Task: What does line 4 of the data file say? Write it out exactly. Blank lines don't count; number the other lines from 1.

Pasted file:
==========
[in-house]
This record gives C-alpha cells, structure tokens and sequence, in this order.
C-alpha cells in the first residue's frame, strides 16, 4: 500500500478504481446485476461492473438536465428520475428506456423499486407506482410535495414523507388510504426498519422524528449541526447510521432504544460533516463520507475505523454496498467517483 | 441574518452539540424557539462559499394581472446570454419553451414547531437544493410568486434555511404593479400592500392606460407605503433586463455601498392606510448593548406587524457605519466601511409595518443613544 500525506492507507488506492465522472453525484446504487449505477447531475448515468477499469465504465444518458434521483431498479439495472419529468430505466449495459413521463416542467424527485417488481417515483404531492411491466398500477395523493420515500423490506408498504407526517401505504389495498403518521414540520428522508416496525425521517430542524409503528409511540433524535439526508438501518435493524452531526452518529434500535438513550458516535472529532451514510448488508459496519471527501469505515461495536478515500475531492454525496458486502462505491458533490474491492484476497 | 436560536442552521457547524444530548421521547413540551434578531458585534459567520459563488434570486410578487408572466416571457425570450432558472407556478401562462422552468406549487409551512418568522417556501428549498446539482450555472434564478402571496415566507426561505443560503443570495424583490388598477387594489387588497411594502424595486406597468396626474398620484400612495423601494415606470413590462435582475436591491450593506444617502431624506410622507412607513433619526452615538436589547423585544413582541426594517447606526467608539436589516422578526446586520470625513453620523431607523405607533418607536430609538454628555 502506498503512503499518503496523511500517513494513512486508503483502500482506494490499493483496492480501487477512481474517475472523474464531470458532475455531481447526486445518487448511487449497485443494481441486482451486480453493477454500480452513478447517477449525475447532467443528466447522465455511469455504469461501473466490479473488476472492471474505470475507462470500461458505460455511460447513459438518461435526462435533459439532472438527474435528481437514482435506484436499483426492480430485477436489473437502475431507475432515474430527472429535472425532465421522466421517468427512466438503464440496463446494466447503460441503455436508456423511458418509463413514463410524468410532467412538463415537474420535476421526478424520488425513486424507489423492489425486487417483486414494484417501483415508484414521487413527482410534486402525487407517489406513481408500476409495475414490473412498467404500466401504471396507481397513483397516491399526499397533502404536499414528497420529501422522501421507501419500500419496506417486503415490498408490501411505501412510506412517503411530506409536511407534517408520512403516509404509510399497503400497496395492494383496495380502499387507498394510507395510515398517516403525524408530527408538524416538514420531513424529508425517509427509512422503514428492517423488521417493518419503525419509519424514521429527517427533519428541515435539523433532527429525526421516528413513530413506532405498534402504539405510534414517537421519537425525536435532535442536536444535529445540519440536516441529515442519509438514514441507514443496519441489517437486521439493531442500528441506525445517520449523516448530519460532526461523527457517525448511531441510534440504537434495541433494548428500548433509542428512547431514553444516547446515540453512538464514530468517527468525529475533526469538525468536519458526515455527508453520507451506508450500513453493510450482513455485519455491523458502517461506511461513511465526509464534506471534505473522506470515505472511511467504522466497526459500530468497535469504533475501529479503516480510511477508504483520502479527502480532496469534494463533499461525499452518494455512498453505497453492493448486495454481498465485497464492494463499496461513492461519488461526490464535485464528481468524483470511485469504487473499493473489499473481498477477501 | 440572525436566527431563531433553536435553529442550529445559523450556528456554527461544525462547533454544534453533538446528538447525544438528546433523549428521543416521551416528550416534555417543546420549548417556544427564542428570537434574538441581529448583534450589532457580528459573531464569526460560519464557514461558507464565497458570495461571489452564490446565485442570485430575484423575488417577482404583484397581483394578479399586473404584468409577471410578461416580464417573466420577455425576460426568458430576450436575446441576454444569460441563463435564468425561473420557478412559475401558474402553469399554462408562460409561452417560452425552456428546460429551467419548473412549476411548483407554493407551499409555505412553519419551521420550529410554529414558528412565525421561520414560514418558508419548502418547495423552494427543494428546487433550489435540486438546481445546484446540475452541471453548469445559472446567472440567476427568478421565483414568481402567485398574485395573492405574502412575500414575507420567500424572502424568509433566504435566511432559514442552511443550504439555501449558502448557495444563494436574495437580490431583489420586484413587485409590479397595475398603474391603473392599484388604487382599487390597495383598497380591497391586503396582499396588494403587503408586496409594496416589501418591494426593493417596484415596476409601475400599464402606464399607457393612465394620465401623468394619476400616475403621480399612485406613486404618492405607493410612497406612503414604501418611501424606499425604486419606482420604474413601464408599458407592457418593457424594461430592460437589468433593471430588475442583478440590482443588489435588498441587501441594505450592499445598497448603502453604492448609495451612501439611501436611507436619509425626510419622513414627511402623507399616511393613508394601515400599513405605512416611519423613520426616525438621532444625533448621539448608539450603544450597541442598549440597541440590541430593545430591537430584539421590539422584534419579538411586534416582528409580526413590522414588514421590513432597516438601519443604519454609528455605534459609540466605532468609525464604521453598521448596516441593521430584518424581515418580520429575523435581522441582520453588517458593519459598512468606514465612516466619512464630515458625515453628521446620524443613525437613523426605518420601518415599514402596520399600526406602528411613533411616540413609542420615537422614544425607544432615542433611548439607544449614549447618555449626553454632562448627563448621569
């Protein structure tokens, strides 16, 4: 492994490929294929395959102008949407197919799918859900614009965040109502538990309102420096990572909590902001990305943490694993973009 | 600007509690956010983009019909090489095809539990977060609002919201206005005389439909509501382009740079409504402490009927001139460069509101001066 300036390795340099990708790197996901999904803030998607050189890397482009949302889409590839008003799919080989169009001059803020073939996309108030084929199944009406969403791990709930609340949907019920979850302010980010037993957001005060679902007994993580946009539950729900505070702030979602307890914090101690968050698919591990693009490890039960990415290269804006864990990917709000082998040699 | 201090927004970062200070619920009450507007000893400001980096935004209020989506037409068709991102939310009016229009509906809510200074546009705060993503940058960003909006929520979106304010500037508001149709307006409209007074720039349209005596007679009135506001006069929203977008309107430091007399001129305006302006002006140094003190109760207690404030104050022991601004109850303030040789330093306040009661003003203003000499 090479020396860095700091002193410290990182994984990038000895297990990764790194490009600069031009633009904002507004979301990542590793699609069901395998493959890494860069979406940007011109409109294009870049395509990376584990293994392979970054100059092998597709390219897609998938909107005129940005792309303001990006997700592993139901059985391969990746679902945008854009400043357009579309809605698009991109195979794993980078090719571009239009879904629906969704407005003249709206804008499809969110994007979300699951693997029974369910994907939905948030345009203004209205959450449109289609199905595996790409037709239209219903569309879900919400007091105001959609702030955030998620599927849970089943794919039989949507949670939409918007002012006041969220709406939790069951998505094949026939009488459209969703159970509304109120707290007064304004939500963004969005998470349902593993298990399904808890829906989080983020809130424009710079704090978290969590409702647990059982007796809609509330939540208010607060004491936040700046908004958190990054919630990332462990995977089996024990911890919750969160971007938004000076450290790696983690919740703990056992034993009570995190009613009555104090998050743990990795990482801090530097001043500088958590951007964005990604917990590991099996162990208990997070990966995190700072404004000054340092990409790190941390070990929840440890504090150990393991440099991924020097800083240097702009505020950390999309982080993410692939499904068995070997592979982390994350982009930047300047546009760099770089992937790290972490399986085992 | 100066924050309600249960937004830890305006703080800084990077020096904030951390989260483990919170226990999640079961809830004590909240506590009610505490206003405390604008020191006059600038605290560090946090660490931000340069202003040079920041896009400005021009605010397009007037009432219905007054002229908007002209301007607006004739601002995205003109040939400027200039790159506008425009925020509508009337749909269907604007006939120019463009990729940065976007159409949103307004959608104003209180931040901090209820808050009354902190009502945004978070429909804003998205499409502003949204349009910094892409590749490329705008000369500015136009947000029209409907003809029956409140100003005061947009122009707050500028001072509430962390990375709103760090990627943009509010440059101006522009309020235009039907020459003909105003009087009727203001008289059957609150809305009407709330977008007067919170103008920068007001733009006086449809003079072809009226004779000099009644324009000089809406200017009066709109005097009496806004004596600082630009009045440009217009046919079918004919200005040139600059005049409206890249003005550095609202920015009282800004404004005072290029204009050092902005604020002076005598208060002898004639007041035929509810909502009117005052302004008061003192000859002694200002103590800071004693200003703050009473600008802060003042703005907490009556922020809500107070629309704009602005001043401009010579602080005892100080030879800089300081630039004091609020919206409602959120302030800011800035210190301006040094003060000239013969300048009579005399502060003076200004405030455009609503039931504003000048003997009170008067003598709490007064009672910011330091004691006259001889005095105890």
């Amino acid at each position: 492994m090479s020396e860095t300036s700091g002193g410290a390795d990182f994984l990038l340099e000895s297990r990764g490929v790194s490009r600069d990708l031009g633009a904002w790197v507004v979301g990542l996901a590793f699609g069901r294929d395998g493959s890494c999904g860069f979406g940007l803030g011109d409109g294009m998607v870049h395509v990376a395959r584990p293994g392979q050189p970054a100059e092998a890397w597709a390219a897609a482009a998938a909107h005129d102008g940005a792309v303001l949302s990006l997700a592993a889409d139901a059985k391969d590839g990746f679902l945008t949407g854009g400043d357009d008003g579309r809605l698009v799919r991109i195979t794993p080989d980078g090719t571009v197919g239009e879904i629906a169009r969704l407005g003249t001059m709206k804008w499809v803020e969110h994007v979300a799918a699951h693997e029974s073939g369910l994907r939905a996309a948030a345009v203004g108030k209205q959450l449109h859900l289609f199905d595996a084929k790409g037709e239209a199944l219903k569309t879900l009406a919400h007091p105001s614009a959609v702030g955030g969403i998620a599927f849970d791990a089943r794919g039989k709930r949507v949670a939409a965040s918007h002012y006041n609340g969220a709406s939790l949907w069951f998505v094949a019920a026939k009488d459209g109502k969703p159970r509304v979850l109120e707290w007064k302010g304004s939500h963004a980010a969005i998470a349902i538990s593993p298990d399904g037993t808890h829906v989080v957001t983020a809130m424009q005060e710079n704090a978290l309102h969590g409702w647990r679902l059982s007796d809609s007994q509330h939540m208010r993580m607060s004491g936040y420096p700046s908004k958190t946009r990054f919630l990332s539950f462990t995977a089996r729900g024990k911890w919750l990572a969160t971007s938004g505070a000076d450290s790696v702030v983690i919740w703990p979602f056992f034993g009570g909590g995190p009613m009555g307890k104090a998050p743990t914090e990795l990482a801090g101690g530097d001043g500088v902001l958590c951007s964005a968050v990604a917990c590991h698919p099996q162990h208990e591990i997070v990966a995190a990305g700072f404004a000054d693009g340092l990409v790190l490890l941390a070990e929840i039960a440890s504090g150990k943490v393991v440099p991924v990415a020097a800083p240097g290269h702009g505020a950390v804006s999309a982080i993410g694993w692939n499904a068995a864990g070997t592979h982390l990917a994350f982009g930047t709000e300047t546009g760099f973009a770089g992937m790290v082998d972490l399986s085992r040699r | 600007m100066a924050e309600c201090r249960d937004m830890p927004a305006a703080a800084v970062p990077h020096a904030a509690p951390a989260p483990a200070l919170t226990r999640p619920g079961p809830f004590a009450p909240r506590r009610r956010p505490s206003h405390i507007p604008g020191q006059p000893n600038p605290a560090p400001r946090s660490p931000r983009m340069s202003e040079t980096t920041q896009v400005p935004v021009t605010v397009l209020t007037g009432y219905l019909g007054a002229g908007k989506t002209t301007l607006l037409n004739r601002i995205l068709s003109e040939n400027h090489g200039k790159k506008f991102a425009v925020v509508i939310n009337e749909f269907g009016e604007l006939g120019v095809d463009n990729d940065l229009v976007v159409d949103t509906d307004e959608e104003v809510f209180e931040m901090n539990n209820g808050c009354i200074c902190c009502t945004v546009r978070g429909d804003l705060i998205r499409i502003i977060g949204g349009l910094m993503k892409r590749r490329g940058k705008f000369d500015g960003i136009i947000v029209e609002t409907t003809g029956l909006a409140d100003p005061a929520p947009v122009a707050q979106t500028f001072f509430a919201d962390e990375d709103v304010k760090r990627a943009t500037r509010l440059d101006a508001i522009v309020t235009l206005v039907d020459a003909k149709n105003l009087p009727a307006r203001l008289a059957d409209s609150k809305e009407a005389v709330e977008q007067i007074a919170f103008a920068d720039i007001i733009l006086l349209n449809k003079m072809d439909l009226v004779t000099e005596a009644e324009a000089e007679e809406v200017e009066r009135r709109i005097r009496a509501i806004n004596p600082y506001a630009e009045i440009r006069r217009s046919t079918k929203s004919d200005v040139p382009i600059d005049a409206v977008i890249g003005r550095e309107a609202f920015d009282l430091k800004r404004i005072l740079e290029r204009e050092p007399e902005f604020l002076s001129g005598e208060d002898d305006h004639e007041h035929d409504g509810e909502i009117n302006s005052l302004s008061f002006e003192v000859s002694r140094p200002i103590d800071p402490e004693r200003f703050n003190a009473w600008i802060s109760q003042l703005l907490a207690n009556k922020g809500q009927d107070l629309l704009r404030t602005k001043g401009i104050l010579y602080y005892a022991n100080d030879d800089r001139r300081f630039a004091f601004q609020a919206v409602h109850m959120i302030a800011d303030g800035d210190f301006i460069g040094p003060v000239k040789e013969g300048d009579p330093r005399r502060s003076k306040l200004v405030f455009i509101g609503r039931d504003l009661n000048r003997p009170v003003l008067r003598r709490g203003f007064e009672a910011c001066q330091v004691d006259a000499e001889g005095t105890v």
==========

């Protein structure tokens, strides 16, 4: 492994490929294929395959102008949407197919799918859900614009965040109502538990309102420096990572909590902001990305943490694993973009 | 600007509690956010983009019909090489095809539990977060609002919201206005005389439909509501382009740079409504402490009927001139460069509101001066 300036390795340099990708790197996901999904803030998607050189890397482009949302889409590839008003799919080989169009001059803020073939996309108030084929199944009406969403791990709930609340949907019920979850302010980010037993957001005060679902007994993580946009539950729900505070702030979602307890914090101690968050698919591990693009490890039960990415290269804006864990990917709000082998040699 | 201090927004970062200070619920009450507007000893400001980096935004209020989506037409068709991102939310009016229009509906809510200074546009705060993503940058960003909006929520979106304010500037508001149709307006409209007074720039349209005596007679009135506001006069929203977008309107430091007399001129305006302006002006140094003190109760207690404030104050022991601004109850303030040789330093306040009661003003203003000499 090479020396860095700091002193410290990182994984990038000895297990990764790194490009600069031009633009904002507004979301990542590793699609069901395998493959890494860069979406940007011109409109294009870049395509990376584990293994392979970054100059092998597709390219897609998938909107005129940005792309303001990006997700592993139901059985391969990746679902945008854009400043357009579309809605698009991109195979794993980078090719571009239009879904629906969704407005003249709206804008499809969110994007979300699951693997029974369910994907939905948030345009203004209205959450449109289609199905595996790409037709239209219903569309879900919400007091105001959609702030955030998620599927849970089943794919039989949507949670939409918007002012006041969220709406939790069951998505094949026939009488459209969703159970509304109120707290007064304004939500963004969005998470349902593993298990399904808890829906989080983020809130424009710079704090978290969590409702647990059982007796809609509330939540208010607060004491936040700046908004958190990054919630990332462990995977089996024990911890919750969160971007938004000076450290790696983690919740703990056992034993009570995190009613009555104090998050743990990795990482801090530097001043500088958590951007964005990604917990590991099996162990208990997070990966995190700072404004000054340092990409790190941390070990929840440890504090150990393991440099991924020097800083240097702009505020950390999309982080993410692939499904068995070997592979982390994350982009930047300047546009760099770089992937790290972490399986085992 | 100066924050309600249960937004830890305006703080800084990077020096904030951390989260483990919170226990999640079961809830004590909240506590009610505490206003405390604008020191006059600038605290560090946090660490931000340069202003040079920041896009400005021009605010397009007037009432219905007054002229908007002209301007607006004739601002995205003109040939400027200039790159506008425009925020509508009337749909269907604007006939120019463009990729940065976007159409949103307004959608104003209180931040901090209820808050009354902190009502945004978070429909804003998205499409502003949204349009910094892409590749490329705008000369500015136009947000029209409907003809029956409140100003005061947009122009707050500028001072509430962390990375709103760090990627943009509010440059101006522009309020235009039907020459003909105003009087009727203001008289059957609150809305009407709330977008007067919170103008920068007001733009006086449809003079072809009226004779000099009644324009000089809406200017009066709109005097009496806004004596600082630009009045440009217009046919079918004919200005040139600059005049409206890249003005550095609202920015009282800004404004005072290029204009050092902005604020002076005598208060002898004639007041035929509810909502009117005052302004008061003192000859002694200002103590800071004693200003703050009473600008802060003042703005907490009556922020809500107070629309704009602005001043401009010579602080005892100080030879800089300081630039004091609020919206409602959120302030800011800035210190301006040094003060000239013969300048009579005399502060003076200004405030455009609503039931504003000048003997009170008067003598709490007064009672910011330091004691006259001889005095105890």